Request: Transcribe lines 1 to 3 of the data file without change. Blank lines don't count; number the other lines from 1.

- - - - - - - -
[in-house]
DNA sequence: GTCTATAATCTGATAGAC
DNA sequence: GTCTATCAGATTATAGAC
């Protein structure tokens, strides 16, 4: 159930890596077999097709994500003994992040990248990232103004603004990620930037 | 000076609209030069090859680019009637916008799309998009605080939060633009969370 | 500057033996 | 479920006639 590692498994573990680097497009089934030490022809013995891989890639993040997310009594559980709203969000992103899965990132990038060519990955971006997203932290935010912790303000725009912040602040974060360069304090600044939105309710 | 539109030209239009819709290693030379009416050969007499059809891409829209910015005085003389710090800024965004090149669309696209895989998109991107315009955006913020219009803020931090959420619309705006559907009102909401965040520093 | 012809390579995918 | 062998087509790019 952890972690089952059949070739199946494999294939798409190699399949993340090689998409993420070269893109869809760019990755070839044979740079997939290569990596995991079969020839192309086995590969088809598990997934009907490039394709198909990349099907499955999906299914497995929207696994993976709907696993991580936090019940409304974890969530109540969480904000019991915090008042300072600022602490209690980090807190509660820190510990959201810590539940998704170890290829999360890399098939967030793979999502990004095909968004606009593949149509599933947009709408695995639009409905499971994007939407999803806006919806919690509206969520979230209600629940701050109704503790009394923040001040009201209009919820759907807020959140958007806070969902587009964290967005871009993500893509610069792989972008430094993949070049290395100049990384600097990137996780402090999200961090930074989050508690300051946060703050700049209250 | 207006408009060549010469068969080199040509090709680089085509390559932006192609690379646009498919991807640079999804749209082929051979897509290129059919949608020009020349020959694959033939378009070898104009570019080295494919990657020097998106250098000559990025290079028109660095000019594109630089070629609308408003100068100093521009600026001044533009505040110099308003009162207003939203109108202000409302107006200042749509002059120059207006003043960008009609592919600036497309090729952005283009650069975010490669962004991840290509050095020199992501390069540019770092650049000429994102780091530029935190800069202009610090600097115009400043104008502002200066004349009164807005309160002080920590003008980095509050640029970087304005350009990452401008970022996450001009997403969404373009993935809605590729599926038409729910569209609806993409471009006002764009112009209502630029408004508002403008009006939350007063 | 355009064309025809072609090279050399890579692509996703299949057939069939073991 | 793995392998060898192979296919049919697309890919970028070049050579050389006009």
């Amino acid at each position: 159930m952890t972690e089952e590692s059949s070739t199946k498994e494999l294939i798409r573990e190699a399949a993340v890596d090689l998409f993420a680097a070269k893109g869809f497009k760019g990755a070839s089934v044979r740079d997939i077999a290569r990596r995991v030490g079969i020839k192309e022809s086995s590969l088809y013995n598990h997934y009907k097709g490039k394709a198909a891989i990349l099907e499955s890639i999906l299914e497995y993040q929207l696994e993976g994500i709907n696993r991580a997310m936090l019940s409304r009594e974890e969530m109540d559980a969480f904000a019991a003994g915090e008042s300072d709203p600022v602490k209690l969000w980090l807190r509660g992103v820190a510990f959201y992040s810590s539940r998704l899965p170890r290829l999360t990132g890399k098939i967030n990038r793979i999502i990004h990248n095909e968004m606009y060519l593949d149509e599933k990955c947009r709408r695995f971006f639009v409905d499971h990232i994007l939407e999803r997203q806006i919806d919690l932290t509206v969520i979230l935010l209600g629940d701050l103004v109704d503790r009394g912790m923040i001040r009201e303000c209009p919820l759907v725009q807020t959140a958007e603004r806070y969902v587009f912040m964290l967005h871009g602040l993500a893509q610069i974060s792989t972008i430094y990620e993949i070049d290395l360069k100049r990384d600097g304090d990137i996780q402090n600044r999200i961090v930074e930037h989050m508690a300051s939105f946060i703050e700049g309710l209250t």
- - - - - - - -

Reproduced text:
[in-house]
DNA sequence: GTCTATAATCTGATAGAC
DNA sequence: GTCTATCAGATTATAGAC